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Table of Contents > 2.6-2.7 Xenophon, Anabasis

2.6: Xenophon, Anabasis 2.6.28

This work describes an expedition of 13,000 Greek mercenaries, in which Xenophon was a commander, assisting the younger Cyrus in a campaign to overthrow his older brother, the Persian king (401-399 BCE). The following extract describes an unprincipled Thessalian officer named Menon.

While still at the peak of youth and beauty, he obtained from Aristippus24 the command of his mercenaries, and he got on very intimate terms with the barbarian Ariaios, because Ariaios enjoyed the company of beautiful youths; he himself, although beardless, had as his boy love Tharupas, whose beard was already grown.


2.7: Xenophon, Anabasis 7.4.7-11

[7] There was a certain Episthenes from Olynthus, a boy-lover, who, seeing a beautiful boy, just at the beginning of adolescence, holding a light Thracian shield and about to be put to death, ran up to Xenophon and appealed to him to come to the rescue of a beautiful boy. [8] So Xenophon went to Seuthes25 and pleaded with him not to kill the boy; he also told him about Episthenes' ways, how once he had put together a company thinking of nothing but whether they were beautiful, and how, fighting with them, he had shown himself a brave man. [9] But Seuthes replied by asking, "Episthenes, would you be willing to die in place of this boy?" So Episthenes stretched out his neck and said, "Strike, if the boy wishes and will be grateful to me." [10] Seuthes then asked the boy if he should strike Episthenes instead of him. The boy would not allow it but pleaded with him to kill neither of them. Then Episthenes, throwing his arms around the boy, said, "The time has come, Seuthes, for you to fight for the boy with me; for I won't give him up to you." [11] But Seuthes laughed the matter off.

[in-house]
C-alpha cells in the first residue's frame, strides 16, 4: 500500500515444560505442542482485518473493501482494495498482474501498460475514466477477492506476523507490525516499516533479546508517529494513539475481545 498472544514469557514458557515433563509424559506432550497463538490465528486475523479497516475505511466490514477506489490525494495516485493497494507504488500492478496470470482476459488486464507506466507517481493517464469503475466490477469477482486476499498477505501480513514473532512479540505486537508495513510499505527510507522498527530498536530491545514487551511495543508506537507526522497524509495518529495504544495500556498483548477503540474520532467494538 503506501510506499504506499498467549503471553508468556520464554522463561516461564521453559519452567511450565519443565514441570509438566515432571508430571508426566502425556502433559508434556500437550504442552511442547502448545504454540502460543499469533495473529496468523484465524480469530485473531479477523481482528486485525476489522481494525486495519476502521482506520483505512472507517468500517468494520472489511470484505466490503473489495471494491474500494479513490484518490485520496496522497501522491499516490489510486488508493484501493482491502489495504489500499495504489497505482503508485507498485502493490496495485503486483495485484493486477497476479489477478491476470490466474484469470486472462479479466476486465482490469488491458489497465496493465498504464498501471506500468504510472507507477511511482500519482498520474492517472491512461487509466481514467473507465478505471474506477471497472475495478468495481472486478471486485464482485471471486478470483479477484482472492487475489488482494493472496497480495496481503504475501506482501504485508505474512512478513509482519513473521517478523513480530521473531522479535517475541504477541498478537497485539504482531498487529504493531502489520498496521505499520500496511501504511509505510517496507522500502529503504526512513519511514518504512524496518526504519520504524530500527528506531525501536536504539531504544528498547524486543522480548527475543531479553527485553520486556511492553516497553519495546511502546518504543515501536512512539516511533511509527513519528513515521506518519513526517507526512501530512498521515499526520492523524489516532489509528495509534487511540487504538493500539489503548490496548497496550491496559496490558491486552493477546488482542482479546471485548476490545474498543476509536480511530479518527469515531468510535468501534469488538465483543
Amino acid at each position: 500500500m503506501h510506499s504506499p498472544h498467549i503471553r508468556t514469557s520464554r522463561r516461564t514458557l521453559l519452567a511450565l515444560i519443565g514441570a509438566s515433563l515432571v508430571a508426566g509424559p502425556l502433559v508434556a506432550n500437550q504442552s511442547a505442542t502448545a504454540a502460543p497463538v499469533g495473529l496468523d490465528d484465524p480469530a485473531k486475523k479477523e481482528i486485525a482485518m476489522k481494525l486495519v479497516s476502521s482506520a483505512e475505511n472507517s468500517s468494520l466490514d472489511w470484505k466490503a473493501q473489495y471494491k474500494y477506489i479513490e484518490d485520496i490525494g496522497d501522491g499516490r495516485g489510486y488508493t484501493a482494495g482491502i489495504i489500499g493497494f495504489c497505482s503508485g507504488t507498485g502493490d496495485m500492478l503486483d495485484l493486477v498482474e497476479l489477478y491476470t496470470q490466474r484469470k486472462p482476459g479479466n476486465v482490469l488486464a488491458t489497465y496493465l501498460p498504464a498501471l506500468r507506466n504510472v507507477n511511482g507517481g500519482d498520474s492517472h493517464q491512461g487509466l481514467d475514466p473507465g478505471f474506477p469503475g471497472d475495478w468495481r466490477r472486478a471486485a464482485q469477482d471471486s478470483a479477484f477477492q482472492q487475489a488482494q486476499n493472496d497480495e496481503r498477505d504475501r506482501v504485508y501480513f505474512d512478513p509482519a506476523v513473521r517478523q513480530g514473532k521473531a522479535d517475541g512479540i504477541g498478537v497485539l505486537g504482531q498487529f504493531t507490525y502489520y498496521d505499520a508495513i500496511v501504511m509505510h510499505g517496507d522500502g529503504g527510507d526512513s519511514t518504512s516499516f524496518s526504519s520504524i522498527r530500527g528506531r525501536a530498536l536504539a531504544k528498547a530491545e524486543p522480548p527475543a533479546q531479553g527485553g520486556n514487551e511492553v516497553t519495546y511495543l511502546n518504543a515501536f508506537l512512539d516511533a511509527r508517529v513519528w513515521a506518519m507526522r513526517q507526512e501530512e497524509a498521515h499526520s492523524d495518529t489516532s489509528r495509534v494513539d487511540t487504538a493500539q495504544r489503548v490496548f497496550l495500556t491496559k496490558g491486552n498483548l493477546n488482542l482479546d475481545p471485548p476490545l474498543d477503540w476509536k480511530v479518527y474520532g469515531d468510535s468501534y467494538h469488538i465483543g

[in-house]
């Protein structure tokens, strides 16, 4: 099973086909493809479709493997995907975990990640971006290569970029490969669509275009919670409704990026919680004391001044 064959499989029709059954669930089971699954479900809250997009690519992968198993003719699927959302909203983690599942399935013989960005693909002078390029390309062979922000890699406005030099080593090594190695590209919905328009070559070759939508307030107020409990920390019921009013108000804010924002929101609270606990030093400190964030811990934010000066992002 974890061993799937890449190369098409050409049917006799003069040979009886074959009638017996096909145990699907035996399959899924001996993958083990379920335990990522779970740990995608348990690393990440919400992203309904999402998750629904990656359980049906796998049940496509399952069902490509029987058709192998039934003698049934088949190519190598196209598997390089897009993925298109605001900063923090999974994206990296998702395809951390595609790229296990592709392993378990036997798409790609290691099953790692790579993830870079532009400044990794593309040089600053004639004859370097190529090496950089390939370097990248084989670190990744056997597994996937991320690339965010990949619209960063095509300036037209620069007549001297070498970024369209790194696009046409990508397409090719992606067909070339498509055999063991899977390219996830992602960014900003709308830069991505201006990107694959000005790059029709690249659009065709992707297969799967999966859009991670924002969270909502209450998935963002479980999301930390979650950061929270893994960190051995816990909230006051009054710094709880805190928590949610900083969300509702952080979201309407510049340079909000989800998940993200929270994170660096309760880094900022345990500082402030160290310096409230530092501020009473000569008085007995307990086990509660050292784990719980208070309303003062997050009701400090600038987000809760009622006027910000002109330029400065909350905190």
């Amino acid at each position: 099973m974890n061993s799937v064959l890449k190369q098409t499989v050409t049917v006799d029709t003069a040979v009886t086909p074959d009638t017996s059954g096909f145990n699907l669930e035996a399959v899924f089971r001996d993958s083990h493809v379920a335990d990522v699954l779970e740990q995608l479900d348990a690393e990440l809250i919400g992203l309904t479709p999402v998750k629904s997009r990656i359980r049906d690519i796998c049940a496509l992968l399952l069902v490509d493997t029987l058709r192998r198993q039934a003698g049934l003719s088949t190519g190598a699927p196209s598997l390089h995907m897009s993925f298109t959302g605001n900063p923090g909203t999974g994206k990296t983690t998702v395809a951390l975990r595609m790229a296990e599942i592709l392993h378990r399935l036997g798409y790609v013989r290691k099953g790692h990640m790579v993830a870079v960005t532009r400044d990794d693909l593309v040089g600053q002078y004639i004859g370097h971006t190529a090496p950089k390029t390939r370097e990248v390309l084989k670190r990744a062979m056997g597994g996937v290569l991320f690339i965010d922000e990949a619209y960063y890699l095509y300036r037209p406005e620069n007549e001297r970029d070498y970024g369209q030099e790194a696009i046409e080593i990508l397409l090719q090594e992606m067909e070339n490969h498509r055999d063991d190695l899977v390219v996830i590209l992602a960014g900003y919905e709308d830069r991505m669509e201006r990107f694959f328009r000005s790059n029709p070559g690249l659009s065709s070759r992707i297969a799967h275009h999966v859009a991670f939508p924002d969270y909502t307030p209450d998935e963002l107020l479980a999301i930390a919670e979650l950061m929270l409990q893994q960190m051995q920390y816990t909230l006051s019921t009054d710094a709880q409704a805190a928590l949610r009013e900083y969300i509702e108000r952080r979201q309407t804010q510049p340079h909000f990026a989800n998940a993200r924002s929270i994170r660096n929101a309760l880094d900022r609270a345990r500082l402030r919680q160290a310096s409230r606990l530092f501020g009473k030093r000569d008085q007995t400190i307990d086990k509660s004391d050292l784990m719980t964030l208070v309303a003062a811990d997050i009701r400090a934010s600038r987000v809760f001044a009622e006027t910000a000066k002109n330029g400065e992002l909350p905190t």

This website makes available to the public the first two chapters of Homosexuality in Greece and Rome: A Sourcebook of Basic Documents, edited by Thomas K. Hubbard and published by University of California Press in April 2003. The index also lists the rest of the sourcebook's contents; the book may be ordered at www.ucpress.edu, list price $34.95 paperback. In addition, a file of close to 200 pertinent artistic images is assembled, including those published in the sourcebook and many others. Acknowledgement is made to University of California Press for permission to reproduce this material, as well as to the various museums that have granted permission to use their photographic images. Comments may be directed to Prof. Hubbard at tkh@mail.utexas.edu.